February 5, 2009
by Patrick Lafferty
The end of all things is at hand; therefore be self-controlled and sober-minded for the sake of your prayers. Above all, keep loving one another earnestly, since love covers a multitude of sins. Show hospitality to one another without grumbling. As each has received a gift, use it to serve one another, as good stewards of God’s varied grace: whoever speaks, as one who speaks oracles of God; whoever serves, as one who serves by the strength that God supplies—in order that in everything God may be glorified through Jesus Christ. To Him belong glory and dominion forever and ever. Amen.
1 Peter 4:7-11
At a Lollapalooza concert several years ago you could purchase a psychedelically colored button with a simple phrase: “Jesus is coming. Look busy.”
One might infer from Peter’s opening statement in verse 7 that all his exhortations to us are motivated by a desire not to be caught looking idle when Jesus returns. Jesus does exhort us to be found faithfully obedient at His return (Matthew 24:45-51), but the motive behind that obedience is surely greater than just having the appearance of being faithful. Looking busy is nothing to God.
Every act has a motive. Samuel Johnson, and others before him, identified the measure of an act when he said that “the morality of an action depends on the motive from which we act” (Boswell, Life of Johnson, i, 397). It doesn’t take long for even the most moral to discern a complex of motives driving their actions, some of which are less than virtuous.
As we heard Sunday, Peter spurs believers on to many things, but not without reference to the motives behind them. Since self-control and sobriety can be motivated by a desire for personal advancement, Peter cites unhindered prayerfulness as the proper motive. Since what may seem like loving hospitality can at its core be saturated with begrudging, Peter calls for earnestness. And since using our gifts—whether speaking or serving—can become a veiled act of self-promotion, Peter insists that their use reflect a thoroughgoing regard for the origin and purpose of those gifts.
Even if we don’t find those blatantly suspect motives undergirding our actions, what shall we do if we detect something less than earnestness in our love, or selflessness in our service? Shall we break off obedience until our motives become unsullied? Or are we to pay no attention to the rough edges of our motives and just press on?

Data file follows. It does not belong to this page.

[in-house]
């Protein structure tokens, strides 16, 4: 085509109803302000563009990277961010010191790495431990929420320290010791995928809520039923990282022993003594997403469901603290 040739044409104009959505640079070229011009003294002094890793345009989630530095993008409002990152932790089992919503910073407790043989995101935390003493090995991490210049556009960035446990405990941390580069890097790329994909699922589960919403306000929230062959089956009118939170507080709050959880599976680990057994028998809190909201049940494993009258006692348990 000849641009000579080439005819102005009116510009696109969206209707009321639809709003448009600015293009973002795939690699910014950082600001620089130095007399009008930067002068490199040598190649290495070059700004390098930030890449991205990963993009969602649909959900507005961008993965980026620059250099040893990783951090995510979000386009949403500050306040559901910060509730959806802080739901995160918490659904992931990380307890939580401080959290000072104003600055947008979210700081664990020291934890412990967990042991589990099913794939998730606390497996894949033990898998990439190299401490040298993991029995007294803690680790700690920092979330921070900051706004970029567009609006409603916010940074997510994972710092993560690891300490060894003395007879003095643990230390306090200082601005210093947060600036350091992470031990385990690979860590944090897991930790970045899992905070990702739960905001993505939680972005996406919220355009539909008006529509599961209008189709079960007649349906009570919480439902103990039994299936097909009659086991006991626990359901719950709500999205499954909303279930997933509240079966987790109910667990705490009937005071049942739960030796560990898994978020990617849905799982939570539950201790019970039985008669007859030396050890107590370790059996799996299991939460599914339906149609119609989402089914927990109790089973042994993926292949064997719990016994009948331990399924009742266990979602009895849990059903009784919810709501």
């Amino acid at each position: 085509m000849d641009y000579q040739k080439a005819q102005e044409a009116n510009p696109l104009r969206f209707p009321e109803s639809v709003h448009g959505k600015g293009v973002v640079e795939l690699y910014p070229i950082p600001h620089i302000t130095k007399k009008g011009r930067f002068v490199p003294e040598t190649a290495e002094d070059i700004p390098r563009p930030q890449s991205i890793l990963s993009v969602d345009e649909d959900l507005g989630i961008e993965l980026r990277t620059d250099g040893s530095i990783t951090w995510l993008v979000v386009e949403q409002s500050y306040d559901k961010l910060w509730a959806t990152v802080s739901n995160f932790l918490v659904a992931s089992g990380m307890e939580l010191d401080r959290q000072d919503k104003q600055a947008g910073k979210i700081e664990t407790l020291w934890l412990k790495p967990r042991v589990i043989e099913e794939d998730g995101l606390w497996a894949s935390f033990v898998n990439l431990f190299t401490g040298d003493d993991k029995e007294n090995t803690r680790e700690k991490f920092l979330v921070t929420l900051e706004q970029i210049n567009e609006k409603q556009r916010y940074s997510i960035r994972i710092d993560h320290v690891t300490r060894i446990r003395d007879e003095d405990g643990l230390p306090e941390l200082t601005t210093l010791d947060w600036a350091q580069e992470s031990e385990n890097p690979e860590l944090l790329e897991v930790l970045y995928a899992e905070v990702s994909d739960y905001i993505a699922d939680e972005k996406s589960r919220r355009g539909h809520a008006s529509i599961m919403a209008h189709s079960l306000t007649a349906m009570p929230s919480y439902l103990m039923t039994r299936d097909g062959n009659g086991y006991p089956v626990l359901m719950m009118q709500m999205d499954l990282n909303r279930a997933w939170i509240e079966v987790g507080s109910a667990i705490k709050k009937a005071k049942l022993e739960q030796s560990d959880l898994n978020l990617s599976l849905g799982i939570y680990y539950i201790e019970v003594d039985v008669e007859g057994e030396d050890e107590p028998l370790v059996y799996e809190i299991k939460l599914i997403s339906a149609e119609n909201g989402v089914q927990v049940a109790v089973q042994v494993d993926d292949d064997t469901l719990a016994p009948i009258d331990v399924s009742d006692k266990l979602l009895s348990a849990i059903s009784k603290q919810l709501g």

Jesus knew we had nothing and could do nothing to commend ourselves to God. Those who recognize their lack of intrinsic virtue, which Jesus terms poverty of spirit (Matthew 5:3), genuinely comprehend the holiness of God and His grace to forgive and renew them. Paul understood that it would not be by our righteousness that we would know God’s salvation (Philippians 3:8,9). Yet both Jesus and Paul speak unequivocally about seeking the “reward” of the Father (Matthew 5:12) and making it our “aim to please Him” (2 Corinthians 5:9). Again, can obedience plagued with mixed motives obtain either outcome?
When we notice conflictedness of motive in us it’s time to ask, “Why is the Lord worthy of this obedience?” The question will drive us back to the Cross and force us to see the stinginess of our love against the lavish backdrop of His. Then, it’s time to pray that the Lord will remove the spiritual blindness and callousness of our hearts so that we obey with increasing earnestness. Finally, we need to act on the conviction that even if suspect motives taint our actions, the Lord, through our continued obedience, will work to refine both our motive and our obedience.
Where do you notice your self-control, your love, your service lacking in unstained motive and vigor? With your colleagues, your children, your spouse? You can take comfort that even the obedience of the disciples often had self-interest infiltrating its motives (Matthew 20:20-28). You may also note well, though, that Jesus had, and has, as much interest in refining motives as in securing obedience.
Jesus is coming. Take every motive captive to obey Christ.